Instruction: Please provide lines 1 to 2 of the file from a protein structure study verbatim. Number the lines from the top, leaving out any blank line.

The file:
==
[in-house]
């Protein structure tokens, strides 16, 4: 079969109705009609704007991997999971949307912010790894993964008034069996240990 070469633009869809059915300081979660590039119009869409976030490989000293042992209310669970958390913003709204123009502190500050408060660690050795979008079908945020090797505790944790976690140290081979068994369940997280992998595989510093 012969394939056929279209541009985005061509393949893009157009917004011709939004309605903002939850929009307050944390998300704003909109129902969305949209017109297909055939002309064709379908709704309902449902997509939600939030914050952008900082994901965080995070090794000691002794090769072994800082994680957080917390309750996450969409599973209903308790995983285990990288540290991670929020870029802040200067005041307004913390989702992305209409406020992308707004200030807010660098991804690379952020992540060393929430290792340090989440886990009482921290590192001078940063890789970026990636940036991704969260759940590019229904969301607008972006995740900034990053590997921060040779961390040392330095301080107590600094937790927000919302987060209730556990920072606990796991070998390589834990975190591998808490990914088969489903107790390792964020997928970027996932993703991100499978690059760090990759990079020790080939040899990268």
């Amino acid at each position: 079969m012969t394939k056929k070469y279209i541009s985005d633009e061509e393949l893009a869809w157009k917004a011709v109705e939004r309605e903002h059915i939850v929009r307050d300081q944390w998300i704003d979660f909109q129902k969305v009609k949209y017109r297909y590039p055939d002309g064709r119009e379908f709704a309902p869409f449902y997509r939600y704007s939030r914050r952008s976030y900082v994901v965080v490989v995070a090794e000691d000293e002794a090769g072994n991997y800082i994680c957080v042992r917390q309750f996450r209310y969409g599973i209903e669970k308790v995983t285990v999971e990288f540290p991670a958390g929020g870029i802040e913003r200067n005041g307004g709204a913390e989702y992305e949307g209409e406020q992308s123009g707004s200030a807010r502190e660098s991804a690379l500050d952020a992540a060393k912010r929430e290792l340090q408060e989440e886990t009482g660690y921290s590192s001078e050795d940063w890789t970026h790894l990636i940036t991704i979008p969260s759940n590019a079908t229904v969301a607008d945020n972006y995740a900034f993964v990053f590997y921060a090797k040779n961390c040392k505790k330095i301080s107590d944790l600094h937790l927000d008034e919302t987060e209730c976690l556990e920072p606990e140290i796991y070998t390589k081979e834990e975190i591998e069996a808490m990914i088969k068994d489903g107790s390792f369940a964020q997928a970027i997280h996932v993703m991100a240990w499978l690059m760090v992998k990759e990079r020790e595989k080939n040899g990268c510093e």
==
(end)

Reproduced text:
[in-house]
């Protein structure tokens, strides 16, 4: 079969109705009609704007991997999971949307912010790894993964008034069996240990 070469633009869809059915300081979660590039119009869409976030490989000293042992209310669970958390913003709204123009502190500050408060660690050795979008079908945020090797505790944790976690140290081979068994369940997280992998595989510093 012969394939056929279209541009985005061509393949893009157009917004011709939004309605903002939850929009307050944390998300704003909109129902969305949209017109297909055939002309064709379908709704309902449902997509939600939030914050952008900082994901965080995070090794000691002794090769072994800082994680957080917390309750996450969409599973209903308790995983285990990288540290991670929020870029802040200067005041307004913390989702992305209409406020992308707004200030807010660098991804690379952020992540060393929430290792340090989440886990009482921290590192001078940063890789970026990636940036991704969260759940590019229904969301607008972006995740900034990053590997921060040779961390040392330095301080107590600094937790927000919302987060209730556990920072606990796991070998390589834990975190591998808490990914088969489903107790390792964020997928970027996932993703991100499978690059760090990759990079020790080939040899990268």